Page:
Advanced Computer Modeling
UL is using innovative techniques to understand and predict how materials behave. We focus on the behavior and structural response of steel fire doors and wood beams in a fire environment.
WHY ADVANCED COMPUTER MODELING MATTERS
By using advanced computer modeling, UL is able to effectively leverage physical and virtual testing. Physical testing in the study of fire is expensive, and thus, generally very few tests are run on a particular product. Also, physical testing can only provide data at discrete points. However, it is still very important to design and carry out physical tests, as they can be valuable in validating computer models. Once a computer model is validated, it can be run under a variety of different input parameters much more economically than physical testing.
Under pressure from fast and furious product development cycles and more stringent fire standards, manufacturers that wait for physical testing to find out if their products will perform safely may suffer a competitive disadvantage. Add to this mix that several new technologies are being developed such as fire-resistant coatings and engineered composites, and the challenge is enormous. UL now has the expertise in applying advanced computer modeling to complement fire testing and help establish an efficient hybrid approach to advancing Fire Safety science, fire standards and product safety.
UL has been using these advanced engineering tools to create virtual models of some products in fire tests within the standards. With such models, insights into the behavior of products in the extreme environment of fire can be gained, and when validated, a model can be adjusted to more efficiently predict the outcome of multiple scenarios and product design variations.
UL has been using computer modeling related to the Fire Safety of products in several ways:
- The performance of building components and materials subjected to a fire environment using a coupled thermal-structural finite element solver (ANSYS).
- Computational fluid dynamics (CFD)-based fire modeling software to predict the performance of fire sprinklers including interaction with fire.1
- Modeling the thermal performance of spray-applied fire-resistant coatings on steel columns for a variety of column shapes and sizes and coating thicknesses.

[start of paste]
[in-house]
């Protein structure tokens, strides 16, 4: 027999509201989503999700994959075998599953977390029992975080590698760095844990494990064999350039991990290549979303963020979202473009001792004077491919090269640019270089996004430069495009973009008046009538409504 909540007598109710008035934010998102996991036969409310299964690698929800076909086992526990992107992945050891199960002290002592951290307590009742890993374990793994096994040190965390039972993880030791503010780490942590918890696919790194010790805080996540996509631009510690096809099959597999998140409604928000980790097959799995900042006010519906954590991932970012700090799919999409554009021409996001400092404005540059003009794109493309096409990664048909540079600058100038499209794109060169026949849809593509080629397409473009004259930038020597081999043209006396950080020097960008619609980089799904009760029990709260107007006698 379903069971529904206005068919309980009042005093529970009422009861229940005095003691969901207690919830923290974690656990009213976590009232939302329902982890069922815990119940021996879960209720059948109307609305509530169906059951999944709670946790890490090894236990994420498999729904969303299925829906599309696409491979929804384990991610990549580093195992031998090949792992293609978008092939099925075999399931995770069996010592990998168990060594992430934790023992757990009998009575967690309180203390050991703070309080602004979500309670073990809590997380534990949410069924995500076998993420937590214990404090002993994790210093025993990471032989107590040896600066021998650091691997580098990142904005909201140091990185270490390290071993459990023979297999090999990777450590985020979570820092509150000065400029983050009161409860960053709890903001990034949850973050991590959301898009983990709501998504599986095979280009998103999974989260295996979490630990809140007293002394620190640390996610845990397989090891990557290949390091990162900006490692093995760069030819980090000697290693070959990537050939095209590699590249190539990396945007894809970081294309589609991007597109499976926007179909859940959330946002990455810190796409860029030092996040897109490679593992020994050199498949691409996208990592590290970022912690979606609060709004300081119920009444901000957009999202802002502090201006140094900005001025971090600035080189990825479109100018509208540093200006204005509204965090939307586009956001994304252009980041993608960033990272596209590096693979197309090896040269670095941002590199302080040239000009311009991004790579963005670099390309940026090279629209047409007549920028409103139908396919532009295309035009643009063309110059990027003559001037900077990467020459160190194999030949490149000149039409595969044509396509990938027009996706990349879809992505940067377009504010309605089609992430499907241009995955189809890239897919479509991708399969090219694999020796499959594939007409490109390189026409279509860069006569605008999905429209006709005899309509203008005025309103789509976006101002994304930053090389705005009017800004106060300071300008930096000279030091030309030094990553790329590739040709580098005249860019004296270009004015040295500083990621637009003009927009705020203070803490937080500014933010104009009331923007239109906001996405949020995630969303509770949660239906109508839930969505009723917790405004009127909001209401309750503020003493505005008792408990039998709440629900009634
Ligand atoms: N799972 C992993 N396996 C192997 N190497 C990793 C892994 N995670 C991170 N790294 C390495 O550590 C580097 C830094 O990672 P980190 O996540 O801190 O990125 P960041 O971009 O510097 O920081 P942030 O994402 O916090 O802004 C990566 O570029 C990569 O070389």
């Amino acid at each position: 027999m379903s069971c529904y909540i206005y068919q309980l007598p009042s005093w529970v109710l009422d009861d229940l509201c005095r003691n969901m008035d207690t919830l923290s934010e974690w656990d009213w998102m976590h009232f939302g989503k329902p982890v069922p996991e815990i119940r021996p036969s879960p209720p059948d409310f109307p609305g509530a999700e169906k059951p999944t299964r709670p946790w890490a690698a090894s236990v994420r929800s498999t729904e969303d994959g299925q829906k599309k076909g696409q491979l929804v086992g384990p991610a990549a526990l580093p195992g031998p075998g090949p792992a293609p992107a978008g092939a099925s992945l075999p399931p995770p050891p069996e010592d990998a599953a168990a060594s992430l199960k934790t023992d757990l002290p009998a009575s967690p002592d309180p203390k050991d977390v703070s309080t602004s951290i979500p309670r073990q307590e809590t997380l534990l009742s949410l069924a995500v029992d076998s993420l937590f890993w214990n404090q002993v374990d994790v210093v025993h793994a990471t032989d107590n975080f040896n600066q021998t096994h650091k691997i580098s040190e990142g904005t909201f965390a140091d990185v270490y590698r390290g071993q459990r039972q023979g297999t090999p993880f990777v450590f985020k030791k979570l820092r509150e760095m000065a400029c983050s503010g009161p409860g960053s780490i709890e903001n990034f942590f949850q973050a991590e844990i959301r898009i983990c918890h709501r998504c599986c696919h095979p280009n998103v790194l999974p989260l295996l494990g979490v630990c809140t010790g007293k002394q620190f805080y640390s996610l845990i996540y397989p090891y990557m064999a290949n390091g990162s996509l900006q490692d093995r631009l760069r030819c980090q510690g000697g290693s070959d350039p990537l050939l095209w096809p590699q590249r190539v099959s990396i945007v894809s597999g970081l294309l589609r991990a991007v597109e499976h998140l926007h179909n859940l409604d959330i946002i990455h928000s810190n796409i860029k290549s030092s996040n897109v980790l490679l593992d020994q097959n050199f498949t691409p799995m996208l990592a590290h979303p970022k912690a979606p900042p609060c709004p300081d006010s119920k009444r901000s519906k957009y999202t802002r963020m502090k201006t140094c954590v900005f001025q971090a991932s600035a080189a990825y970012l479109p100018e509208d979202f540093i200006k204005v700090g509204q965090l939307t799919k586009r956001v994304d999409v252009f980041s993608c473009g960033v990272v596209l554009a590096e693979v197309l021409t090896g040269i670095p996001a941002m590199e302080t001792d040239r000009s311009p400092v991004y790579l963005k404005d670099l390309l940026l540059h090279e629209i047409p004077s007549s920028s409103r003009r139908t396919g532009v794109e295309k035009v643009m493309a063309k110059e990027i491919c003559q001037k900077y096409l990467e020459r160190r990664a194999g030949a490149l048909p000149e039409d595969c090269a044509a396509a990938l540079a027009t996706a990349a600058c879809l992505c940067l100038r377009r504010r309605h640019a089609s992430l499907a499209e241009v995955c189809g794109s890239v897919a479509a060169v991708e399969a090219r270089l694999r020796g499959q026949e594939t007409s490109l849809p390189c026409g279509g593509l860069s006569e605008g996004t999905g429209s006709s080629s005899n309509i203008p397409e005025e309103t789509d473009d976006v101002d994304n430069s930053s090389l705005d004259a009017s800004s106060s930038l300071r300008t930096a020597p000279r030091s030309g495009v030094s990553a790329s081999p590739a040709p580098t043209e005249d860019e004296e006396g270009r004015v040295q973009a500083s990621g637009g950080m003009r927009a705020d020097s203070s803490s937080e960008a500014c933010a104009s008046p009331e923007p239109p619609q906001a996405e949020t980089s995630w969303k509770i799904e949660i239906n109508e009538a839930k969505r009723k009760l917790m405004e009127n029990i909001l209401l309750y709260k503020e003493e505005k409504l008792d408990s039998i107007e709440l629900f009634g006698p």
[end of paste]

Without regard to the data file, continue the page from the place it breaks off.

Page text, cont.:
In all these cases, modeling provides a data-rich output, which can be analyzed and visualized in multiple ways to help provide the necessary insight to understand Fire Safety risks.
WHAT DID UL DO?
To provide a better picture of how UL is using state-of-the-art computer modeling, two important and challenging examples of the fire performance of building components will be covered: (1) the behavior of steel fire doors subjected to the fire endurance test and (2) the behavior of engineered wood products in a fire environment.
Both examples were analyzed using the finite element analysis (FEA) methodology. To build and solve an FEA model requires specific information describing the material properties, boundary conditions, assembly geometry and constructional details, loadings and even some consideration of the possible failure mode(s).
PREDICTING THE BEHAVIOR OF STEEL FIRE DOORS
Fire doors within a building are meant to resist the spread of fire from one part of a structure to another, to enable more effective fire mitigation and safe egress of the occupants. As a means of evaluating fire resistance, fire door assemblies are tested according to standards such as UL 10B.2 To effectively and efficiently build a suitable finite element representation of a fire door assembly subjected to a fire exposure, it is prudent to assess the necessary amount of detail that should be captured. UL has studied fire door modeling over the years 3 and has found a variety of design details that are critical to accurate predictions.
However, first UL identified key engineering assumptions, based on our long history of testing fire doors, which generally hold true and help guide the finite element analysis. These include: